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Author Topic: Ton up SR250 - a cafe racer by the numbers: 100mph, 100kg, 30hp  (Read 14610 times)

Offline Pete12

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Re: Ton up SR250 - a cafe racer by the numbers: 100mph, 100kg, 30hp
« Reply #50 on: Dec 16, 2017, 18:22:07 »
Following this thread with a lot of interest, you're certainly analytical in your approach, very impressive.
I know that you really know your stuff with these little motors, but as you are chasing horsepower have you given any thought to removing the balancer shaft and then rebalancing the crank accordingly? Apologies if you've already covered this.

Offline hooligan998

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Re: Ton up SR250 - a cafe racer by the numbers: 100mph, 100kg, 30hp
« Reply #51 on: Dec 17, 2017, 01:30:54 »
Great info in this thread.  In.

Offline JadusMotorcycleParts

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Re: Ton up SR250 - a cafe racer by the numbers: 100mph, 100kg, 30hp
« Reply #52 on: Dec 18, 2017, 17:14:08 »
Following this thread with a lot of interest, you're certainly analytical in your approach, very impressive.
I know that you really know your stuff with these little motors, but as you are chasing horsepower have you given any thought to removing the balancer shaft and then rebalancing the crank accordingly? Apologies if you've already covered this.

No, not covered yet and very good point, glad you brought it up.  I did look into this and read up on it.  Basically, vibration is a horsepower sapper.  Plus it is incredibly destructive on engine components.  I could have balanced the crank shaft with the new piston, but you can only balance for first order vibrations in a certain rpm range - say It was balanced for 10,000rpm, it would be horrible through the rest of the range.  I would still like a smooth spread of power through the rpm range.  Most modern 4 stroke singles (if not all?) have a balancer shaft, and those engineers are chasing power too.  It's just better to get gains else where.  Like for example by removing the electric start starter clutch, sprocket and chain, I will be removing a lot of rotational mass right there  :)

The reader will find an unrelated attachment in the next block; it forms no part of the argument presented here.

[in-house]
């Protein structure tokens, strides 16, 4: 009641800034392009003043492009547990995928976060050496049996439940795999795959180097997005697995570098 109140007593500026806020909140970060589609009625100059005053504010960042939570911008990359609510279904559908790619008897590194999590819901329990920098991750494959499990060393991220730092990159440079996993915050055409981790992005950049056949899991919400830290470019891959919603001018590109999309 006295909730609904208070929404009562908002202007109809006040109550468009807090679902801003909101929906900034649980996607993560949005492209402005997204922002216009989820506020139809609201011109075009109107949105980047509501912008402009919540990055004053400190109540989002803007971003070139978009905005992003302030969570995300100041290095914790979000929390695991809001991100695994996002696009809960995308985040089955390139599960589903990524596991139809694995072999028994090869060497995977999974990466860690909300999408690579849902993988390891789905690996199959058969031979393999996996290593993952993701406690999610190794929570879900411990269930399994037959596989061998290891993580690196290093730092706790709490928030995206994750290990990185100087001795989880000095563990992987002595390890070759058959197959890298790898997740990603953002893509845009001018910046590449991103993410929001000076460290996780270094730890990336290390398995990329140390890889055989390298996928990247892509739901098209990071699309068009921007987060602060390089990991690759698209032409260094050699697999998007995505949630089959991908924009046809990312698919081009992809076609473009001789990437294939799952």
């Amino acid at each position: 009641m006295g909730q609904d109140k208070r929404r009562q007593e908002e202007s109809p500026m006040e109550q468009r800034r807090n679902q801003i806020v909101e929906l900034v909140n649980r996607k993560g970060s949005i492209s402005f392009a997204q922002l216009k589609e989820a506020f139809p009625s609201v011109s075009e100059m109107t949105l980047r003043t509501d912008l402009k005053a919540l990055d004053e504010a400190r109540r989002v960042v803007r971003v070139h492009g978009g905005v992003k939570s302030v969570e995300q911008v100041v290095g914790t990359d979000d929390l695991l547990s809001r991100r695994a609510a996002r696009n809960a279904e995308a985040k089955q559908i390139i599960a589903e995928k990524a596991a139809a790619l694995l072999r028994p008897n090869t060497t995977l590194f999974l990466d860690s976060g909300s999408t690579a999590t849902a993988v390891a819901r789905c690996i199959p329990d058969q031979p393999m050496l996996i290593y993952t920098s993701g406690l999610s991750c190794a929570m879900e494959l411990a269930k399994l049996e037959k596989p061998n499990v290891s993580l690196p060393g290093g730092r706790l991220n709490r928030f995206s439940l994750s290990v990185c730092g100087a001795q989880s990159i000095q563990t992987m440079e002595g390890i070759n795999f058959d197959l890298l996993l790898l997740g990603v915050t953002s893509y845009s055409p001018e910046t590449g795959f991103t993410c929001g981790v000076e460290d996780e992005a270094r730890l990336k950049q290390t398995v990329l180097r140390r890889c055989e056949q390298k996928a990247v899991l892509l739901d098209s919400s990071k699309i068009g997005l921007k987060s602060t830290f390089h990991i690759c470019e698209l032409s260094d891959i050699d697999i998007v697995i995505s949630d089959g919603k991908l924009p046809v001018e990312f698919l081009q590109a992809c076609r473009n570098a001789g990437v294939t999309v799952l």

Offline stroker crazy

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Re: Ton up SR250 - a cafe racer by the numbers: 100mph, 100kg, 30hp
« Reply #53 on: Dec 18, 2017, 23:46:34 »
vibration is a horsepower sapper.

It also makes a machine unpleasant and tiring to ride.

Crazy

“Ride like the Wind” W.H.

Offline JadusMotorcycleParts

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Re: Ton up SR250 - a cafe racer by the numbers: 100mph, 100kg, 30hp
« Reply #54 on: Dec 19, 2017, 13:31:09 »